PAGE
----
It’s not racist for any Australian to vote No at the referendum on an Indigenous Voice to parliament. It’s certainly not racist to vote No to a proposed constitutional amendment that is fundamentally race-based by design.
Australians shouldn’t feel embarrassed or guilty about voting against a constitutionally enshrined Indigenous voice.
The Uluru Statement from the Heart was endorsed by 250 Indigenous delegates, a smaller number than the number of languages spoken on this continent before colonisation. The delegates were selected from 14 community ‘Dialogues’. According to the Referendum Council, “Attendance to the Dialogues was by invitation only. This ensured each Dialogue was deliberative and reached consensus on the relevant issues.”
Meetings were capped at 100 attendees with 60% of places reserved for Indigenous people, 20% for community organisations and 20% for key individuals. Despite being hand-picked, several delegates rejected the Statement and walked out of the Convention. Don’t tell me that the Uluru Statement of the Heart reflects a consensus view of Indigenous people.
The government could legislate for the Voice now, but won’t. It’s asking Australians for their views first. So Australians are entitled a view. We shouldn’t be asked the question if the only choice is Yes.
I haven’t found anyone who can explain to me what the Voice is and how it will solve the many real issues in Indigenous communities. Not one. Yet its supporters aren’t just asking, but demanding, Australians support it. And abuse, belittle and patronise us if we do not. What utter madness.
The reaction by leading proponents of the Yes campaign has been offensive to Senator Jacinta Nampijinpa Price, the National Party and all Australians who believe in a fair go, free speech and free debate.
Noel Pearson accused Senator Price of being caught up in a “redneck celebrity vortex” and of being a puppet of conservative and classical liberal think tanks (including the Centre for Independent Studies (CIS) at which I am the Director of the Indigenous Forum) whom he claimed have cultivated and armed her over many years to now come out and attack other Aboriginal people. This is false and belittling. Far from being anyone’s puppet, Senator Price has for years demonstrated nothing but sheer courage in standing up for Aboriginal women in remote Australia despite unyielding personal and racist attacks from the Left. Pearson has criticised the CIS, but think tank has no formalposition for or against the Voice. It allows people to prosecute their case through research, panels and papers. Pearson knows this because he’s attended and spoken at CIS functions and is a published author at the CIS, as is Professor Marcia Langton (including co-authoring a major paper with Senator Price). Pearson attended a CIS event only six weeks ago, which I also attended.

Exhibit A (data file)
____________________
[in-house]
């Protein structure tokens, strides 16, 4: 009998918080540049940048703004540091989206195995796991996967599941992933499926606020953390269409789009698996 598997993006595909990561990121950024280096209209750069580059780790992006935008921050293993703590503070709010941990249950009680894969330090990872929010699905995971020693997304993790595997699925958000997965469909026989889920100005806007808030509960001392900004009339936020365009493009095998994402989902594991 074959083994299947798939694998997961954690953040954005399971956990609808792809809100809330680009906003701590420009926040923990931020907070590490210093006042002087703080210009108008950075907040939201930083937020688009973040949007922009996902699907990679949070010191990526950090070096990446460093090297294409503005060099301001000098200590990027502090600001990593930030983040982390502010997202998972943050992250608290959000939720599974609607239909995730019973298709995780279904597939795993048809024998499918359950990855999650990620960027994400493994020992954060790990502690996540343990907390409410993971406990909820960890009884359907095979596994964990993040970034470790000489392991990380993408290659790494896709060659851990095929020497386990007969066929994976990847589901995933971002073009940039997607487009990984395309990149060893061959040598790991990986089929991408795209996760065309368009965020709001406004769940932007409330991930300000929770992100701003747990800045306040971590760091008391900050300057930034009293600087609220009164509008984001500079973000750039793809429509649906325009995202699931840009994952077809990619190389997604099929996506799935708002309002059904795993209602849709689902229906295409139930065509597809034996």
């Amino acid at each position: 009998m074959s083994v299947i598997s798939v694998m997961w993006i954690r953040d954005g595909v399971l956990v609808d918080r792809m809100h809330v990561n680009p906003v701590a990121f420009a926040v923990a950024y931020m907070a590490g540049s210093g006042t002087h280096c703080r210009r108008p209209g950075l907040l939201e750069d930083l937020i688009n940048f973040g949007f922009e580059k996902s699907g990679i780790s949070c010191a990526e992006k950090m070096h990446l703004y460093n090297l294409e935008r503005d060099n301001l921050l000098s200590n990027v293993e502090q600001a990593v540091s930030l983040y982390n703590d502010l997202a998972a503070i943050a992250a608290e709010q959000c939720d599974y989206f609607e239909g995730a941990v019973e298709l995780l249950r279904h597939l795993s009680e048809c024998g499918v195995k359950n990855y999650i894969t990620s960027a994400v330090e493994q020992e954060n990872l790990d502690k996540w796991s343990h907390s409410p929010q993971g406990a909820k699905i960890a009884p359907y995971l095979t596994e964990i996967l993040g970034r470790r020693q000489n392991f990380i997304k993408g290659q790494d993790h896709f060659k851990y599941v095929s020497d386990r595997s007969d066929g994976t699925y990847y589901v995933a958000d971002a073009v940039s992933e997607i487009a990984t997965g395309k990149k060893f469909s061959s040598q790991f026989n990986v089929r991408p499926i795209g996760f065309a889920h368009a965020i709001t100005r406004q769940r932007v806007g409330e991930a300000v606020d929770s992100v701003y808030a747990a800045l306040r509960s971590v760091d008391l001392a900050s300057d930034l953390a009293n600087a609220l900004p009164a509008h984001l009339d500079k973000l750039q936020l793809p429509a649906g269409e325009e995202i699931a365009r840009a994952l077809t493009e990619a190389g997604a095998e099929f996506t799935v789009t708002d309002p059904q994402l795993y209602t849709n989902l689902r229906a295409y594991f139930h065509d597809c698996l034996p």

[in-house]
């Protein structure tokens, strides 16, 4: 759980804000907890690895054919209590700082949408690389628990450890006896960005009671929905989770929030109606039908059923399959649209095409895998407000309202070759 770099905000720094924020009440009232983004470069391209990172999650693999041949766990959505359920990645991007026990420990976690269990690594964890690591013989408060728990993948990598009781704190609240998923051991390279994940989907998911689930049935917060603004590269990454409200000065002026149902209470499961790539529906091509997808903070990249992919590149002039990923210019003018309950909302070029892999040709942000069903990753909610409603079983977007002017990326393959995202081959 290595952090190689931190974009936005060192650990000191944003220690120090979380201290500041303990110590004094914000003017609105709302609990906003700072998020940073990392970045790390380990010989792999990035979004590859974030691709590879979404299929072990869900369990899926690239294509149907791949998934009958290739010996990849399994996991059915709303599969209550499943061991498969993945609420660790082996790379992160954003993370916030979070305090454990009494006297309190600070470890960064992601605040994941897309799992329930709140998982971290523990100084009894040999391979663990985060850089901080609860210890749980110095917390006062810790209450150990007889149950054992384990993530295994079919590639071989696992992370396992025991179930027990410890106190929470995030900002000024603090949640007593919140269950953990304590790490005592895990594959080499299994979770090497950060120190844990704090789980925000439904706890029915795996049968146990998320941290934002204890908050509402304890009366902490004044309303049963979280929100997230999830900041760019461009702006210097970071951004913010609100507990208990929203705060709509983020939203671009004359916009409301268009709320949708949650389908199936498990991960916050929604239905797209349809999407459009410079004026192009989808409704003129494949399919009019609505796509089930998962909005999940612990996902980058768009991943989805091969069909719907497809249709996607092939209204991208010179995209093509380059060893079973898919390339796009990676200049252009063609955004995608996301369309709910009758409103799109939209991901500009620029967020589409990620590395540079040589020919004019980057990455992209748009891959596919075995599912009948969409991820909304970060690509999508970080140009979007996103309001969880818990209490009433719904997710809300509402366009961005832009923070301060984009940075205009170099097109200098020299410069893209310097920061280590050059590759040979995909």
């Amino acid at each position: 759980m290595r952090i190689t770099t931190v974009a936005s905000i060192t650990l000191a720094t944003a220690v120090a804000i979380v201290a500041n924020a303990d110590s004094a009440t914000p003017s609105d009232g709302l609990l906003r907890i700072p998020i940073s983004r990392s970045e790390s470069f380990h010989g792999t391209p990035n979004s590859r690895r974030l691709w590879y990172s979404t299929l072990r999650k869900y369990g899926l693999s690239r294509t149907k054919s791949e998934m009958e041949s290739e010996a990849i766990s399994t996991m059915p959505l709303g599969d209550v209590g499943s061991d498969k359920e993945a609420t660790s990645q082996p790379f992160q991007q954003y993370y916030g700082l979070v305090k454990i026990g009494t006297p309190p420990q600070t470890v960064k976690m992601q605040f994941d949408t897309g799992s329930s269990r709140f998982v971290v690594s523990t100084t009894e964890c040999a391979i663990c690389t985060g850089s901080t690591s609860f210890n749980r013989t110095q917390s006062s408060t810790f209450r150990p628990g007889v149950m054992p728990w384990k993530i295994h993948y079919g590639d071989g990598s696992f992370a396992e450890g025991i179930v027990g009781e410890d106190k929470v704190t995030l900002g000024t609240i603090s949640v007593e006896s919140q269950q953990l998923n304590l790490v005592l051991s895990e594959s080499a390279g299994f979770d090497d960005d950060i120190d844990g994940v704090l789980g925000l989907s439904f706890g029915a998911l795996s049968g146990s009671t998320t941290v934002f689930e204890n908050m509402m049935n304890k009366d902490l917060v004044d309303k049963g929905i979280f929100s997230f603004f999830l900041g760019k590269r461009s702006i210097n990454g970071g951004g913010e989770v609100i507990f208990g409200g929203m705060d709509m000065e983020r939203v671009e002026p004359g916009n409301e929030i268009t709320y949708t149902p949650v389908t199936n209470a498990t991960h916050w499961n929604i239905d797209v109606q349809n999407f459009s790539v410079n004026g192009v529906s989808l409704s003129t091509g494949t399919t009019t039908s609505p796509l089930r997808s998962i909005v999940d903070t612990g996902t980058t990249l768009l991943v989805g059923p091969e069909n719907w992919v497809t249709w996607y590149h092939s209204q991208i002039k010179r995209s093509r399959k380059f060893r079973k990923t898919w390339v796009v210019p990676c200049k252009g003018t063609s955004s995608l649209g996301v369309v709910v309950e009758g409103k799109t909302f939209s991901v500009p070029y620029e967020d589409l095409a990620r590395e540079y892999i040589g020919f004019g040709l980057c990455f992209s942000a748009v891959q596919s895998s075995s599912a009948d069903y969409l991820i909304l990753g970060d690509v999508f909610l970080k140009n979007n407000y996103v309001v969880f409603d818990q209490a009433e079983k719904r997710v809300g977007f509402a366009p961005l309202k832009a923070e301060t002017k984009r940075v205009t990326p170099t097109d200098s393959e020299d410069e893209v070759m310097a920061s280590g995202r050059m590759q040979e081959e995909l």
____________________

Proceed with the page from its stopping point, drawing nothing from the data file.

Langton has also launched her own attack. In a somewhat rambling interview (where she also claimed to be a member of the University of Melbourne’s faculty of medicine and with that medical authority said the concept of ‘race’ doesn’t even exist) she accused Senator Price of kicking off “a nasty, eugenicist, 19th century-style of debate about the superior race versus the inferior race”. It’s a disgraceful thing to say about Senator Price.
Langton’s claim that Senator Price is promoting racial superiority is also bizarre since it’s Langton who is campaigning for an amendment to the Constitution that will entrench particular rights for people of a particular race.
Chris Kenny was more measured, describing the National Party’s opposition to the Voice, which Senator Price has spearheaded, as “contradictory and disingenuous” and describing her as not a “constructive figure”. Kenny said “it would be a great pity if the impressive Price, who came to parliament primarily as a voice for grassroots Indigenous Australians, allows her career to be framed forever over opposition to a broader Indigenous voice.”
Why would this be a pity? The Voice will fundamentally alter the character of Australia’s democratic system and the positions of both Indigenous and non-Indigenous Australians within it. And not in a good way.
Kenny asserts the Voice is not race-based at all. But in attempting to explaining why it isn’t race-based, he only illustrates why it is … by characterising Indigenous people as a single group and conflating this categorisation with native title. However, I don’t have native title rights as an ‘Indigenous’ or ‘Aboriginal’ person but as member of the Bundjalung and Yuin native title claimant groups.
Native title rights are inherited property rights based on descent. Aboriginality is a racial characterisation, Bundjalung and Yuin are not. The Voice won’t create a Bundjalung voice or a Yuin voice, but an Aboriginal voice. That’s a race-based right.